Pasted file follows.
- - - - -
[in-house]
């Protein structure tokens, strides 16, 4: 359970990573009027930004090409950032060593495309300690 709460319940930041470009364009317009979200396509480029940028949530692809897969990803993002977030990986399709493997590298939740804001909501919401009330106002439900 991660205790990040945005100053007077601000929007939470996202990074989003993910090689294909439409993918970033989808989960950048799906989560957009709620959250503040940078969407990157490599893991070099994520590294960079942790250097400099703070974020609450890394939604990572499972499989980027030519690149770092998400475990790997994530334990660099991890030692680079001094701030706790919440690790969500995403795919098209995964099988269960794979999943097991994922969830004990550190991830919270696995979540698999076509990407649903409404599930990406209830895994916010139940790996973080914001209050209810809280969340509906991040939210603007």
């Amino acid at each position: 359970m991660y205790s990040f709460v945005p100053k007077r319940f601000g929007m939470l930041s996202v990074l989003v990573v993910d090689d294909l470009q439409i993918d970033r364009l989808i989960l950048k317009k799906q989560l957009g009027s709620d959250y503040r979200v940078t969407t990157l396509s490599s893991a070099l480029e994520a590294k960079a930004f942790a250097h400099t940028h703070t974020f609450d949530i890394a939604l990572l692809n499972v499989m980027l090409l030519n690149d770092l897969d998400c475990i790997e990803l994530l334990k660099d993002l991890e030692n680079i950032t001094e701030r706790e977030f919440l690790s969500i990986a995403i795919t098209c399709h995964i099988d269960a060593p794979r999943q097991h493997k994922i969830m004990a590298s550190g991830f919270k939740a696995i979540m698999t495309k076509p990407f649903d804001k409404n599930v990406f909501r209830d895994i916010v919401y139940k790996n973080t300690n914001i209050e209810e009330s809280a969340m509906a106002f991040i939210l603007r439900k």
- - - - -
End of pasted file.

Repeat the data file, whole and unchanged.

[in-house]
């Protein structure tokens, strides 16, 4: 359970990573009027930004090409950032060593495309300690 709460319940930041470009364009317009979200396509480029940028949530692809897969990803993002977030990986399709493997590298939740804001909501919401009330106002439900 991660205790990040945005100053007077601000929007939470996202990074989003993910090689294909439409993918970033989808989960950048799906989560957009709620959250503040940078969407990157490599893991070099994520590294960079942790250097400099703070974020609450890394939604990572499972499989980027030519690149770092998400475990790997994530334990660099991890030692680079001094701030706790919440690790969500995403795919098209995964099988269960794979999943097991994922969830004990550190991830919270696995979540698999076509990407649903409404599930990406209830895994916010139940790996973080914001209050209810809280969340509906991040939210603007």
């Amino acid at each position: 359970m991660y205790s990040f709460v945005p100053k007077r319940f601000g929007m939470l930041s996202v990074l989003v990573v993910d090689d294909l470009q439409i993918d970033r364009l989808i989960l950048k317009k799906q989560l957009g009027s709620d959250y503040r979200v940078t969407t990157l396509s490599s893991a070099l480029e994520a590294k960079a930004f942790a250097h400099t940028h703070t974020f609450d949530i890394a939604l990572l692809n499972v499989m980027l090409l030519n690149d770092l897969d998400c475990i790997e990803l994530l334990k660099d993002l991890e030692n680079i950032t001094e701030r706790e977030f919440l690790s969500i990986a995403i795919t098209c399709h995964i099988d269960a060593p794979r999943q097991h493997k994922i969830m004990a590298s550190g991830f919270k939740a696995i979540m698999t495309k076509p990407f649903d804001k409404n599930v990406f909501r209830d895994i916010v919401y139940k790996n973080t300690n914001i209050e209810e009330s809280a969340m509906a106002f991040i939210l603007r439900k």